UBI business retention could be more powerful than discounts

In a marketplace where insurers are increasingly fighting against commoditisation, being able to retain customers is a vital skill. Using usage-based insurance (UBI) to incentivise purchase is just the start. It’s how insurers leverage these technologies to retain customers that will help reduce churn and increase customer lifetime value (CLV).

According to a 2015 J.D. Power report, customer satisfaction with their insurance company indexes at an average of 750. With UBI offered, this rises to 767 and without it, it drops to 744. According to IHS Automotive, UBI subscriptions are expected to rise to 142M globally by 2023.

Research from Towers Watson from May 2016 showed that Millennials yet again prove the most fertile ground for UBI schemes, with 72% of US Millennials stating it is a better way to determine their premium and 84% would be willing to alter their driving style as monitored by UBI if it meant lower premiums.

Robin Harbage, a director at Towers Watson, adds: “This is a mass market product but we’re focusing on the Millennials. It’s going to expand out but the Millennials are the growing audience.”

Where UBI drives retention

Critically, while lower premiums were what attracted a sale, the services offered by UBI proved to be more valuable when the policy was ‘in use’: 87% of US drivers surveyed stated that they wanted UBI to provide theft tracking while 86% wanted automated emergency callouts in the event of an accident. A further 83% wanted their policy to include breakdown notification.

It is clear that while premium incentives are increasingly essential to getting customers on board, the value of UBI when it comes to servicing customers and retaining them is in the value the policy adds while it is in train. Indeed, 80% of the respondents in the Towers Watson survey stated they would be willing to pay up to $45 (£34.40) more if their policy came with value-added services.

Harbage explains: “At the top of the list is savings but next to that is the ability to get assistance. When something happens to me I want people to fix my problems and make me feel safer. If I have an app that pinpoints where I am, sends out an alert immediately and within minutes I get a text to say they’re on my way and have all the details, the difference in experience is phenomenal compared to someone who has to call up and explain the whole situation.”

The seamlessness of customer experience is extended particularly in the claims scenario. Blair Currie, vice-president of business development at IMS elaborates: “This is the moment of truth. Loyalty can be mundane but the thing that cements it is service. How well that accident is managed is important and if you give them something valuable then they’ll stick with it.”

In terms of what that service entails, Currie suggests that it all revolves around using information to remove as many pain points as possible: “Navigation, a concierge-type service or just making sure that when you call up a customer still on the site of the accident, you don’t say ‘do you want to make a claim?’ – you ask if they’re OK. In some cases, a rental car is dispatched right away.” This ‘No Questions Asked’ approach is not just paying lip service to customer relations. As Currie points out, the longer a claim takes to manage, the higher the costs to the insurer in both financial and reputational terms.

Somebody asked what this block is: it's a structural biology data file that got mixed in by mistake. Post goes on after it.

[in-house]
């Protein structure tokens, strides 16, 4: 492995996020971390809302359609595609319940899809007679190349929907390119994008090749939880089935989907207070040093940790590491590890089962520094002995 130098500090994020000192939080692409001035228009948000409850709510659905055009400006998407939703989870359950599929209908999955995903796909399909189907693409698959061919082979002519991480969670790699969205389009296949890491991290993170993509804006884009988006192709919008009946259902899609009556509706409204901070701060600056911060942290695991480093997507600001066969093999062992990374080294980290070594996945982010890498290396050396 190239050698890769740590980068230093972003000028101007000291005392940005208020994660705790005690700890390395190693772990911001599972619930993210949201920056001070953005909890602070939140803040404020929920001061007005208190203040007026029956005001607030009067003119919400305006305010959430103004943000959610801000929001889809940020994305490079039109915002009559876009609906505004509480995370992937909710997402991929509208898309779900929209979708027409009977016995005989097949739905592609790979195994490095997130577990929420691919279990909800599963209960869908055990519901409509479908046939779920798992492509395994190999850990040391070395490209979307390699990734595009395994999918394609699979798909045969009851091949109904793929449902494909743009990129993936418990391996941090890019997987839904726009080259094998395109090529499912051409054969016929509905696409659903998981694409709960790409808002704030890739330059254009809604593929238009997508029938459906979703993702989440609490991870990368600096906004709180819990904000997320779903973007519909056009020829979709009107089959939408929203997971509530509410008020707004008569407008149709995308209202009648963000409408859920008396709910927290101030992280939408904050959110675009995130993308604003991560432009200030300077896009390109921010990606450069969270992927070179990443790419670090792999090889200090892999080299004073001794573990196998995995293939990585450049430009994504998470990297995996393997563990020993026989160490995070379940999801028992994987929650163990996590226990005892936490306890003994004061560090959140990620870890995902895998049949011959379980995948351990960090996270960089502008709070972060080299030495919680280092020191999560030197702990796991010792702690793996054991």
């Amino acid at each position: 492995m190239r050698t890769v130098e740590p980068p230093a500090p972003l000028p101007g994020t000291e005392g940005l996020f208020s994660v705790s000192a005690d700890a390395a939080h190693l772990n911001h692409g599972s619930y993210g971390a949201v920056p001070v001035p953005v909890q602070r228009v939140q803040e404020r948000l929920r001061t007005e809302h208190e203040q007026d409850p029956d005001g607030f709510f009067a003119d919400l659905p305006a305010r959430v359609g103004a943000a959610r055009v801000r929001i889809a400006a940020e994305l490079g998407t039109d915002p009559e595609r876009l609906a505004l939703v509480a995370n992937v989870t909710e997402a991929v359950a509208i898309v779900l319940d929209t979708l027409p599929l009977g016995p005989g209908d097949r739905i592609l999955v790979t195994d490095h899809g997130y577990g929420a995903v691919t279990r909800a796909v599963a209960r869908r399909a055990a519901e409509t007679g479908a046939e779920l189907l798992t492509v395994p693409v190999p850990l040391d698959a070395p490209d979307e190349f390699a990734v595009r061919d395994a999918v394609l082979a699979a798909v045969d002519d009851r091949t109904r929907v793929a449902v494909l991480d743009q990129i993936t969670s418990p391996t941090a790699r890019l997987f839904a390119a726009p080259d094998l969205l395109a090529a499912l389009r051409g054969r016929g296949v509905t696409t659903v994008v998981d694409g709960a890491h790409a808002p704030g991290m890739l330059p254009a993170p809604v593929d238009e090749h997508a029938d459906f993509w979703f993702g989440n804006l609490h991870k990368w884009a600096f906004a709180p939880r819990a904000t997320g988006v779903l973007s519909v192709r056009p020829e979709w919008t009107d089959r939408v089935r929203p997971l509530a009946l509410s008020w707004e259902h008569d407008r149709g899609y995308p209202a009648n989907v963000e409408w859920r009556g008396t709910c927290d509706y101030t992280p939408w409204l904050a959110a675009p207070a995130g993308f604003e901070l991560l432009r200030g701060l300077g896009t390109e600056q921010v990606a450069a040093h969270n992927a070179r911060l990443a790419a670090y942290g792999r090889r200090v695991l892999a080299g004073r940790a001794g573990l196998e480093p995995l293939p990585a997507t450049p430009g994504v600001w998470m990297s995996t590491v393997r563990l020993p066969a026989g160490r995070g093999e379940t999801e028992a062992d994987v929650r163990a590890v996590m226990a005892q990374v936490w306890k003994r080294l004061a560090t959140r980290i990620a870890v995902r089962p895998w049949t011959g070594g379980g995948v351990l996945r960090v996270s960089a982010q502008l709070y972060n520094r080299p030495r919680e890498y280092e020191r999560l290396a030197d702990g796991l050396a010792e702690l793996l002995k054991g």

Getting the message across

Currie adds that, in the US, reaching your market is still very much a job for broadcast advertising. “It’s how insurers are still developing their brand. Geiko and Progressive are direct so they don’t use brokers but for the most part in the US market, the broker channel is still a vital link in the chain.” He adds that technology today does have the potential to disintermediate but that it is up to those brokers to demystify UBI for the audience and guide them to purchase.

Harbage notes the need for the intermediary segment to get on board with UBI, particularly in the US. “A lot of our work is training our broker network and emphasising how important this is and empowering them to sell it.” As far as the Millennial segment is concerned, the ubiquitous Facebook and other social media does have a role to play but insurers have to understand the rules of engagement. As Currie points out “They don’t want to talk to you, they want to talk to each other.”

UBI technology has the ability to introduce some interesting features to customers from gamifying good driving by creating driving score leagues to gathering accident data and automating emergency and breakdown service dispatch. It has the ability to remove or at least minimise some of the barriers to that approach to date, such as fraud prevention and allows insurers to meet customers’ needs.

But this is just the tip of the iceberg. “The insurance industry is still very conventional,” Currie concludes, “but the company that breaks free and says we are not an insurance company, we are a customer service business? That’s the company that is in the customer’s corner. It’ll take a few very brave companies, Google already took a look, but soon we’ll have someone who isn’t from the insurance industry playing in this space. UBI is pushing the industry towards a new customer focus.”

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